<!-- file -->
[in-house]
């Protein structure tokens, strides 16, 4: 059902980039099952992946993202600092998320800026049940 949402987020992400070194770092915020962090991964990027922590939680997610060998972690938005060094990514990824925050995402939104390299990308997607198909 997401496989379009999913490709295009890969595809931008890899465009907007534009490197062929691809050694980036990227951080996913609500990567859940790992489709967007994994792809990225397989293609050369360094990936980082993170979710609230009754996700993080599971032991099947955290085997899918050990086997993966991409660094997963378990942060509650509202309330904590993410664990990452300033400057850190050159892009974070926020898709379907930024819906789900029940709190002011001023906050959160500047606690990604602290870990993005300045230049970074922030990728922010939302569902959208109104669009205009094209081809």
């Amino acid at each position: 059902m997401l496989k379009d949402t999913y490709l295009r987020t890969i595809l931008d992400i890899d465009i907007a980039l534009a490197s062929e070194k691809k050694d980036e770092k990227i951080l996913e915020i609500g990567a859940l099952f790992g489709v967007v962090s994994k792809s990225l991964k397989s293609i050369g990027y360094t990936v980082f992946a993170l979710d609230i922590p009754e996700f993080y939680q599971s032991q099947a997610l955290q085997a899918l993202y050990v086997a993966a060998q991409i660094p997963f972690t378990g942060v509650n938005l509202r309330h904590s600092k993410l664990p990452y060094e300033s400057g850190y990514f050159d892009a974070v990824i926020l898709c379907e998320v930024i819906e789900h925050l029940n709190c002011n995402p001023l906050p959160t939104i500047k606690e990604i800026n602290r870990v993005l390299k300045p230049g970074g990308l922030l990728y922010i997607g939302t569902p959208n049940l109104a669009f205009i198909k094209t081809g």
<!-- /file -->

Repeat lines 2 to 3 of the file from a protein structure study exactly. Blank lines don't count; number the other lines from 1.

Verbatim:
């Protein structure tokens, strides 16, 4: 059902980039099952992946993202600092998320800026049940 949402987020992400070194770092915020962090991964990027922590939680997610060998972690938005060094990514990824925050995402939104390299990308997607198909 997401496989379009999913490709295009890969595809931008890899465009907007534009490197062929691809050694980036990227951080996913609500990567859940790992489709967007994994792809990225397989293609050369360094990936980082993170979710609230009754996700993080599971032991099947955290085997899918050990086997993966991409660094997963378990942060509650509202309330904590993410664990990452300033400057850190050159892009974070926020898709379907930024819906789900029940709190002011001023906050959160500047606690990604602290870990993005300045230049970074922030990728922010939302569902959208109104669009205009094209081809």
């Amino acid at each position: 059902m997401l496989k379009d949402t999913y490709l295009r987020t890969i595809l931008d992400i890899d465009i907007a980039l534009a490197s062929e070194k691809k050694d980036e770092k990227i951080l996913e915020i609500g990567a859940l099952f790992g489709v967007v962090s994994k792809s990225l991964k397989s293609i050369g990027y360094t990936v980082f992946a993170l979710d609230i922590p009754e996700f993080y939680q599971s032991q099947a997610l955290q085997a899918l993202y050990v086997a993966a060998q991409i660094p997963f972690t378990g942060v509650n938005l509202r309330h904590s600092k993410l664990p990452y060094e300033s400057g850190y990514f050159d892009a974070v990824i926020l898709c379907e998320v930024i819906e789900h925050l029940n709190c002011n995402p001023l906050p959160t939104i500047k606690e990604i800026n602290r870990v993005l390299k300045p230049g970074g990308l922030l990728y922010i997607g939302t569902p959208n049940l109104a669009f205009i198909k094209t081809g």